Nickel (Ni) is a transition metal whose average concentration in the Earth’s crust is not high. Very high concentrations are thought to be found in the Earth’s inner core and have been discovered in soils based on serpentine rocks. The most common forms of Ni are oxides, and of the five stable isotopes, 58Ni is the most abundant. The present occurrence of Ni in the environment is mainly connected with industrial use, especially in metallurgy. Because of its density, Ni is considered a heavy metal. It is an essential element for plants and microorganisms, but its physical role in vertebrates is still not fully understood. On the other hand, its toxic, genotoxic, and carcinogenic properties are known. Nickel concentrations considered normal in birds and mammals fall into a range of 0.05–0.5 for kidneys and 0.04–0.3 mg kg−1 for liver, but other materials, such as feathers and fur, usually accumulate it in higher amounts. Studies on the evaluation of possible biomarkers of Ni exposure have been carried out mainly on humans, but no clear and measurable relationship has been found so far. Some initial findings linked Ni exposure with a decrease in δ-aminolevulinic acid dehydratase activity, but the most useful methods of its detection continue to be based on the measurement of concentrations in select tissues or materials.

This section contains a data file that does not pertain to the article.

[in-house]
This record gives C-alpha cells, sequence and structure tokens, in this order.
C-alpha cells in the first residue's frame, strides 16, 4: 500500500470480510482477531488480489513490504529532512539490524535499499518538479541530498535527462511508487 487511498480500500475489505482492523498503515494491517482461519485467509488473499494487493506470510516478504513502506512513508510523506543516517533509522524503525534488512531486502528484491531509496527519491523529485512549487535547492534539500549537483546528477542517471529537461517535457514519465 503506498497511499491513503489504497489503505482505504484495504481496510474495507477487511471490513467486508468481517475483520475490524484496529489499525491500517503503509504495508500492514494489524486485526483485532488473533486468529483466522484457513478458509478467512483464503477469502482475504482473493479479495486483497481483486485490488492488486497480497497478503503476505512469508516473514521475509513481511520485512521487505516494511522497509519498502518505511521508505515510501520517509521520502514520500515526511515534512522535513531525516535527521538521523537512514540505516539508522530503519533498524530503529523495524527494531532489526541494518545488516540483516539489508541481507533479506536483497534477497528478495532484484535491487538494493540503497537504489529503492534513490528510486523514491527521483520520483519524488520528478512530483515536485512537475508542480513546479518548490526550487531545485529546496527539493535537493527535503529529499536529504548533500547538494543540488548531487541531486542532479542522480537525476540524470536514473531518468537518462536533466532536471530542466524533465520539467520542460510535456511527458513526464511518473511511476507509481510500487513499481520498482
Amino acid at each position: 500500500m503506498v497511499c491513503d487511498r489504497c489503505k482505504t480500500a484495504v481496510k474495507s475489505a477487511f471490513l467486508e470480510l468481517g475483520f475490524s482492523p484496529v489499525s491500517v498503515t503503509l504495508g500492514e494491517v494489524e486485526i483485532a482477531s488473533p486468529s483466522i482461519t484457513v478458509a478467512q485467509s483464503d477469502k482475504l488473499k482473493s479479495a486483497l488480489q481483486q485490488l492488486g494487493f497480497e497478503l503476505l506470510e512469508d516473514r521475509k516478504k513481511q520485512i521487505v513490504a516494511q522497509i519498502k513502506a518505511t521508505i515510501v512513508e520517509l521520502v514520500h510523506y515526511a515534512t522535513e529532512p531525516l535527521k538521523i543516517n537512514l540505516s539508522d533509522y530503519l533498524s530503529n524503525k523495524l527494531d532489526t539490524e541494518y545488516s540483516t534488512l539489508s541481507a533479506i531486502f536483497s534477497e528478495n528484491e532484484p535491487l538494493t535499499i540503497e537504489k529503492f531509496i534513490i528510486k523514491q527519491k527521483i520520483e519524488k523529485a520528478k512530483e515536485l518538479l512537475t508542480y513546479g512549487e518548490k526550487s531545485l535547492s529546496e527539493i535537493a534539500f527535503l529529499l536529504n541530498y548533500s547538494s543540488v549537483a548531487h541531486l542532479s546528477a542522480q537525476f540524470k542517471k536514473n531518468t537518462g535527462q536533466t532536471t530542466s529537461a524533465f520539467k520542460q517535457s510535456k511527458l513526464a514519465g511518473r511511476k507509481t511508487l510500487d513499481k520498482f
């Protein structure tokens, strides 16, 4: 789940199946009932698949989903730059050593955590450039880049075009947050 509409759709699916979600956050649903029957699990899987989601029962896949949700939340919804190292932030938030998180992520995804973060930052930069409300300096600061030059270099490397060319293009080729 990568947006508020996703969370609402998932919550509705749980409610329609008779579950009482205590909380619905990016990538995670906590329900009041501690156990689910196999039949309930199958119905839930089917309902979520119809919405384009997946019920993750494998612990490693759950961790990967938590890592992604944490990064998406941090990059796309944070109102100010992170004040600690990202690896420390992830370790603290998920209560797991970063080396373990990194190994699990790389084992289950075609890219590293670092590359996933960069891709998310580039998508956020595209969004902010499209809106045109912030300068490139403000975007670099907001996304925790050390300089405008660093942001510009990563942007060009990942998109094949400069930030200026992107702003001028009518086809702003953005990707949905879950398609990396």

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Authors and Affiliations

  1. 1.Institute of BiologyPedagogical University of CracowKrakówPoland

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